Throughout our project’s lifespan, people have raised doubts and concerns about using NTSC 60Hz consoles to play back all games, even those that were made in Europe where 50Hz PAL was the standard and, as such, could have been marketed towards their own countries, which ultimately meant that they should have been played at 50Hz (just like JP/US games were meant to be played at 60Hz).
Up until now, 16bap has always made the assumption that, with US/JP being the dominant market making it the most important target for any Mega Drive game released, 60Hz was the standard which developers and composers targeted and developed for.
As a side note, we are still unaware if there are any Mega Drive dev kits made exclusively for the PAL market which run at 50Hz.
Still, this possibility bugged me to the point where I decided to try my luck and reach out to one of the most prolific videogame music composers based in the UK: Matt Furniss.
One more reason for trying to find out whether games developed in Europe should be played back at 50Hz was that due to recent discoveries we have to log all the VGMs again with blast’em, so it would be the perfect moment to try and solve this mystery.
To my surprise and delight, Matt replied to my inquiry and finally the truth I’ve been dreading for all this time was uncovered: all games he composed on Mega Drive were to be played back on a PAL 50Hz system.
I took this chance to hopefully discover whether this was true with all the other European composers and while he said he wasn’t 100% sure, he added that it’s probable that other UK composers used 50Hz to make their tracks on the Mega Drive.
This would make sense and, at this point, it could probably be applied to all other European composers.
It was time to go back to the drawing board and start doing research again. From scratch.
All that we’ve been doing that concerned games developed or composed by European composers has been wrong and 16bap needed a plan.
First and foremost, we needed a list of games which were made in Europe and/or had European composers.
Project2612‘s database came to help as well as SegaRetro and various Wikipedia articles.
After a first draft was finished, I got a lot of help from other very knowledgeable members such as Valleybell and ctr001 who helped me figuring out how certain sound drivers worked and which were most likely meant to be played back at 50Hz (one example is the Krisalis sound driver which, as Valleybell stated, “the sound driver pauses every 6th frame in NTSC mode”).
This took at least a month of everyday work to put together, but in the end I managed with the help of various other contributors of both vgmrips and Project2612 to create a comprehensive wiki entry in the vgmrips wiki about which games should be played at 50Hz.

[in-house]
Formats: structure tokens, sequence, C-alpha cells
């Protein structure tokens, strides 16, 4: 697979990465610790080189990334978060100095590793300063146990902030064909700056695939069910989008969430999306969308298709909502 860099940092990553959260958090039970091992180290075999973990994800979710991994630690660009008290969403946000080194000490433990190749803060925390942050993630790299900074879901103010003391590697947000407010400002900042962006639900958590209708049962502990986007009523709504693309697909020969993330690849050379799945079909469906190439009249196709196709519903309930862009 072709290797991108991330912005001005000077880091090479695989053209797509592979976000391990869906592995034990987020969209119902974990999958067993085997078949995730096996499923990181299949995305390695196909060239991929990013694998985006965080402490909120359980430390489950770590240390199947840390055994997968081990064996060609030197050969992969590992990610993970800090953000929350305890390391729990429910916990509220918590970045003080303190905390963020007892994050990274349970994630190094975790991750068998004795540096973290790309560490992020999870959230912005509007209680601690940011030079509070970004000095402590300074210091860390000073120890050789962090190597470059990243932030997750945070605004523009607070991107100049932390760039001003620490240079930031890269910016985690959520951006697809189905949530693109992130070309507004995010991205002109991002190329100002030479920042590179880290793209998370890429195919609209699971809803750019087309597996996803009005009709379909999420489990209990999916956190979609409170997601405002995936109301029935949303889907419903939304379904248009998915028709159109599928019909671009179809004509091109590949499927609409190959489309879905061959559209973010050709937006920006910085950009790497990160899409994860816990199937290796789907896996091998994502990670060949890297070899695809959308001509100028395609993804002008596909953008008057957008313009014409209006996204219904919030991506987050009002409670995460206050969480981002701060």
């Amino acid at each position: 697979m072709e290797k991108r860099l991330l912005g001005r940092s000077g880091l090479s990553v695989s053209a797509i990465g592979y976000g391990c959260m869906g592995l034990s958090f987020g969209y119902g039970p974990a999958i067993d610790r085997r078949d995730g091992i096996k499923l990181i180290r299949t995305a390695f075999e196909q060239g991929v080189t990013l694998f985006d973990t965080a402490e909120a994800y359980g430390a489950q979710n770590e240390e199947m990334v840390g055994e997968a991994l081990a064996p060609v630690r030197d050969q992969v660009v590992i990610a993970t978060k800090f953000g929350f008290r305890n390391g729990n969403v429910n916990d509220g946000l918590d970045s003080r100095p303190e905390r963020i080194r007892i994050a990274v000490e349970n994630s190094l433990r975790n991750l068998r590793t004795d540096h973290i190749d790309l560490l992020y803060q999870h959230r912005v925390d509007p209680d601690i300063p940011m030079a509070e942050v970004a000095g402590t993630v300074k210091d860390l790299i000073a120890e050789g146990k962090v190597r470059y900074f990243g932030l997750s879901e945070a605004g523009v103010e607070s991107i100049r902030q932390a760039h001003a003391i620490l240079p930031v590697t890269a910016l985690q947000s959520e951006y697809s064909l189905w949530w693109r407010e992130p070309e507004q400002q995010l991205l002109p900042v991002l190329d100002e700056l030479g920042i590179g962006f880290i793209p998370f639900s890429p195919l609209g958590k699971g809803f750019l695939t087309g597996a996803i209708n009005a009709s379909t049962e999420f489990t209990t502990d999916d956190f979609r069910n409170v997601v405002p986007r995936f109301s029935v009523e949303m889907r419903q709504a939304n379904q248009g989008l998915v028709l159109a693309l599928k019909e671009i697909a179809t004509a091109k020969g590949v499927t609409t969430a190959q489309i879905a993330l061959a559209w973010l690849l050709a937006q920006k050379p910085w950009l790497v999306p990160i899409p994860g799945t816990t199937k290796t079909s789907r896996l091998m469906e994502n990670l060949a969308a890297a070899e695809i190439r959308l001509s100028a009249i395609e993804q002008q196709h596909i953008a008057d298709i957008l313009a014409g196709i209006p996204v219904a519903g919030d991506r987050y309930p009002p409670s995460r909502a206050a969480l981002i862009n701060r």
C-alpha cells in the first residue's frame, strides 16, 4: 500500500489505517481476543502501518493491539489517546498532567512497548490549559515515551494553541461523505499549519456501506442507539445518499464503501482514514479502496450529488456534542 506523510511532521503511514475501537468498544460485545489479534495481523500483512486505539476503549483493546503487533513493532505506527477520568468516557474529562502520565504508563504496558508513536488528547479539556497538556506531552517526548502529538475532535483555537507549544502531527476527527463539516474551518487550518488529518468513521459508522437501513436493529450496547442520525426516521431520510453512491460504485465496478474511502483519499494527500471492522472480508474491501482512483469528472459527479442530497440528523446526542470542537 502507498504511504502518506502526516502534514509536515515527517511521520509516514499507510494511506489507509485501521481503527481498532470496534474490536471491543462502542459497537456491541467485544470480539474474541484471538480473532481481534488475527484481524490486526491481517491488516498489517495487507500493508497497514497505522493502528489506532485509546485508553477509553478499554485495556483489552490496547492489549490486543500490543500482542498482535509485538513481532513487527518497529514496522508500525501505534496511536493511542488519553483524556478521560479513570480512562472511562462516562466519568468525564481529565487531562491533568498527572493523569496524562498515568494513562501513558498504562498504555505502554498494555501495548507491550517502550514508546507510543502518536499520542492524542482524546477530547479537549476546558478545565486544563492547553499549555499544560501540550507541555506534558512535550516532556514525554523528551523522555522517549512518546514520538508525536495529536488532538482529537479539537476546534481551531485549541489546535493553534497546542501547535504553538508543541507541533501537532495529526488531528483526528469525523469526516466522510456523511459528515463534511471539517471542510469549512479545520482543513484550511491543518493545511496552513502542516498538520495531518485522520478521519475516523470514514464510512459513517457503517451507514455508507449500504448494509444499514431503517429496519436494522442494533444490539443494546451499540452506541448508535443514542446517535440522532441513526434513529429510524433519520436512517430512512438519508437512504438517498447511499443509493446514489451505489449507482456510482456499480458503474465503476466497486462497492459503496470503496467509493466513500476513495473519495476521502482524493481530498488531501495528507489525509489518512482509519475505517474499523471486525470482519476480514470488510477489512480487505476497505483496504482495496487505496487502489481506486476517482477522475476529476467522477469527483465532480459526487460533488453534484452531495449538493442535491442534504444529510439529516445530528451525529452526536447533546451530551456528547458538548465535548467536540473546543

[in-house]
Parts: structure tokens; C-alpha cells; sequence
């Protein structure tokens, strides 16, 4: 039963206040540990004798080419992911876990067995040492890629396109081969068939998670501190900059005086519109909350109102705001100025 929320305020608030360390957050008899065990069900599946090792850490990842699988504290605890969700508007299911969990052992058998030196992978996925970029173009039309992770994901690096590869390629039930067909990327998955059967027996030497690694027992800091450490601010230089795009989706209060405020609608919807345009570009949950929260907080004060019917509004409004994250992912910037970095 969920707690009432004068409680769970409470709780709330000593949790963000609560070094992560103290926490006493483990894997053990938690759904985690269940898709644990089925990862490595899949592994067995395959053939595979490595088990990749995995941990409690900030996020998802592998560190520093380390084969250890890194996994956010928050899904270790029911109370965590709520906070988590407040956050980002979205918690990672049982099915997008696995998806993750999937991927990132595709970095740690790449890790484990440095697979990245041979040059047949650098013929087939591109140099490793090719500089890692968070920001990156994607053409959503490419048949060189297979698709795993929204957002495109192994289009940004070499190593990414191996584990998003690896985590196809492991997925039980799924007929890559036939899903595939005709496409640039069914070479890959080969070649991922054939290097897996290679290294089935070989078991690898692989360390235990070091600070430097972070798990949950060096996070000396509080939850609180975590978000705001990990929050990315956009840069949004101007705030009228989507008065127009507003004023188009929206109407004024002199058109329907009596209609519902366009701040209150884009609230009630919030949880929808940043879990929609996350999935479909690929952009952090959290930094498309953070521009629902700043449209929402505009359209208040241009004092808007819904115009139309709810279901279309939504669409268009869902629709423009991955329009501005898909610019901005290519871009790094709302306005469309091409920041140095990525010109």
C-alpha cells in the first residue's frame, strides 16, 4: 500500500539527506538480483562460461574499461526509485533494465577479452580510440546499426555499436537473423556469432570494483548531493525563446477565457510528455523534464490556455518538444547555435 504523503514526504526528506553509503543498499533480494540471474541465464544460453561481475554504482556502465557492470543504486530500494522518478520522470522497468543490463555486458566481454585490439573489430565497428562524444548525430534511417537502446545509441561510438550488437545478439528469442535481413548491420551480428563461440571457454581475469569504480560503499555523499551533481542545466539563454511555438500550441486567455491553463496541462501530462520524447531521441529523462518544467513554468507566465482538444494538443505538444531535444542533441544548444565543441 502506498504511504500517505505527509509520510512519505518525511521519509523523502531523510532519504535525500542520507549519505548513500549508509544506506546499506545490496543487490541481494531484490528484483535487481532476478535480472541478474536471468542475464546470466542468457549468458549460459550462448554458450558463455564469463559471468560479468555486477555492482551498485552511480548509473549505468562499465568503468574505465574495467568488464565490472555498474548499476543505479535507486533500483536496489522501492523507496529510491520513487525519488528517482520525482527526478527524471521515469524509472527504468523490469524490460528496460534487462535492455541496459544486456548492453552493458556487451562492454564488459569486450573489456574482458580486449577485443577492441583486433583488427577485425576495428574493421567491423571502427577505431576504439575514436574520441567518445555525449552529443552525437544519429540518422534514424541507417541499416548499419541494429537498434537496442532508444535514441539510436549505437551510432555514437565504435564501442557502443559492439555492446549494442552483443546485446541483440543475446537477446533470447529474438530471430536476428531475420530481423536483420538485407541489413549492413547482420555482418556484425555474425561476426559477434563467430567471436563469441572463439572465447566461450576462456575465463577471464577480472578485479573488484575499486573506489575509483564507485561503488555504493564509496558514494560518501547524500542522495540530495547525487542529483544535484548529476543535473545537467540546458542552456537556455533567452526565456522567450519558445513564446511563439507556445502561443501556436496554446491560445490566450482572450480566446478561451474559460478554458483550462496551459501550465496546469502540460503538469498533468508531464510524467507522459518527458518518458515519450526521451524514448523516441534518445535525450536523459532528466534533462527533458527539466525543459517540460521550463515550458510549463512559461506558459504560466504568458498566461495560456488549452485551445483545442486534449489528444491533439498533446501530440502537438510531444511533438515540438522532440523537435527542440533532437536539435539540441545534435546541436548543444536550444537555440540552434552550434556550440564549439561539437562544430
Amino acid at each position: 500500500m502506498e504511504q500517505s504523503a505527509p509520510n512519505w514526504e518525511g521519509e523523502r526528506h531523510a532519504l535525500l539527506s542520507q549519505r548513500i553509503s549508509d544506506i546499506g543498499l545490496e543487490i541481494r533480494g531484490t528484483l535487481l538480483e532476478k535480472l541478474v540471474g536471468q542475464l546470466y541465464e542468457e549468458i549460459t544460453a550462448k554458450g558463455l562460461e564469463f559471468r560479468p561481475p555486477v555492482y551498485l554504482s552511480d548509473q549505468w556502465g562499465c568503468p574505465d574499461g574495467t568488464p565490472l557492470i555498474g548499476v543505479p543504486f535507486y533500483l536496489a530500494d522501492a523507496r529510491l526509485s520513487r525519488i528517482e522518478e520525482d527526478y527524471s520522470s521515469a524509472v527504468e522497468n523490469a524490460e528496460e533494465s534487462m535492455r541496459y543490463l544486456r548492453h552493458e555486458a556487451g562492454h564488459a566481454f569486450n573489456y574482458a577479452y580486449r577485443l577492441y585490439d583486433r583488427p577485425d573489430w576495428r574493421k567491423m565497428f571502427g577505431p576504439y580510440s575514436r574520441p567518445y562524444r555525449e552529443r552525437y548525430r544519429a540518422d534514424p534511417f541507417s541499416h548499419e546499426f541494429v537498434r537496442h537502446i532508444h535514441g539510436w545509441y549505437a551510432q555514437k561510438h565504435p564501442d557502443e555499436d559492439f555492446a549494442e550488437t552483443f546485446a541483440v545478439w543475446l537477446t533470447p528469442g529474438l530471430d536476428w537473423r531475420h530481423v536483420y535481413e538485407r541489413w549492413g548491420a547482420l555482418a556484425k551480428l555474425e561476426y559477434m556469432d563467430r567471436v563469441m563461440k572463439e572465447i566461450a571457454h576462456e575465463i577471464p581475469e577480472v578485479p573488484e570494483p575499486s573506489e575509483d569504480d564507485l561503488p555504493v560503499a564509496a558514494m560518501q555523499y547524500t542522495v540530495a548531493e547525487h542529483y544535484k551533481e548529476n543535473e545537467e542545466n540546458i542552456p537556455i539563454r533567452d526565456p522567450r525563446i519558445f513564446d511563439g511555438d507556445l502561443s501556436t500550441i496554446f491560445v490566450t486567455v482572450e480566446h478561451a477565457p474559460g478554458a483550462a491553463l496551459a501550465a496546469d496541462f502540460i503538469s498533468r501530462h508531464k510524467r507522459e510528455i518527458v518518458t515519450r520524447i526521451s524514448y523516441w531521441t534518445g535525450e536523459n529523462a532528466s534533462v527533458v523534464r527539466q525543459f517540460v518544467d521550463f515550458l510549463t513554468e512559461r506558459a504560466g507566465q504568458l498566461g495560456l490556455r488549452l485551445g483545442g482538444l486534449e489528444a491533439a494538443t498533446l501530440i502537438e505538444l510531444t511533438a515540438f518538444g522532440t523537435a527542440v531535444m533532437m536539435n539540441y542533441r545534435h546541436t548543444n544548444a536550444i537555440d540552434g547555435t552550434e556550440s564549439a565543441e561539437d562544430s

I would love to say that the list is definitive and 100% accurate, but at this point I can’t make any statements about its accuracy.
The only thing we know for sure is this: if a game was made by Matt Furniss and developed by an European developer, then it must be played on a PAL 50Hz console.
This is where the second and most important part comes in: 16bap needs help in verifying that the games listed in the wiki are indeed to be played at 50Hz.
Right now the list works as follows: if a game was developed by a European developer and its music composed by a European composer, than it is highly likely that the game must be played at 50Hz.
All the other cases (EU dev + non-EU composer or EU composer + non-EU dev) need to be studied and need further research.
And this is pretty much where we’re standing right now: we have a tentative list with only a bunch of games we are certain that need to be played at 50Hz and the rest are pretty much up for debate.
Again, I must stress that any help in verifying the games listed in the vgmrips wiki page I made is more than welcome and we’re in dire need of people to help us logging the VGMs with blast’em.
As for 16bap, I’ll be making amends to our contributor guidelines and I’ll work on a revised version of the Deadfish VGM Player tailored for 50Hz playback.
I’ll make another post when I’ll have finished updating it.
Finally, I’d like to apologize to all people who have been following us for this huge mistake we’ve made.
I’d love to say that this is going to be the last time we mess up, but the reality of things is that even with all the tools at our disposal, there’s still an immense amount of guesswork involved and while we’ll always keep striving to document all our findings and sharing them with the community, we can’t assure that our work is ever going to be 100% accurate, despite our best efforts.
Thank you all so much for sticking with us through the years, it’s been quite a journey, and I’ll be back with a couple more posts in the following weeks, as we have a new updated and improved VGM logging guide in the works which is going to be hosted on the vgmrips wiki to help guide newbies in the process of logging, trimming and looping VGMs properly with blast’em.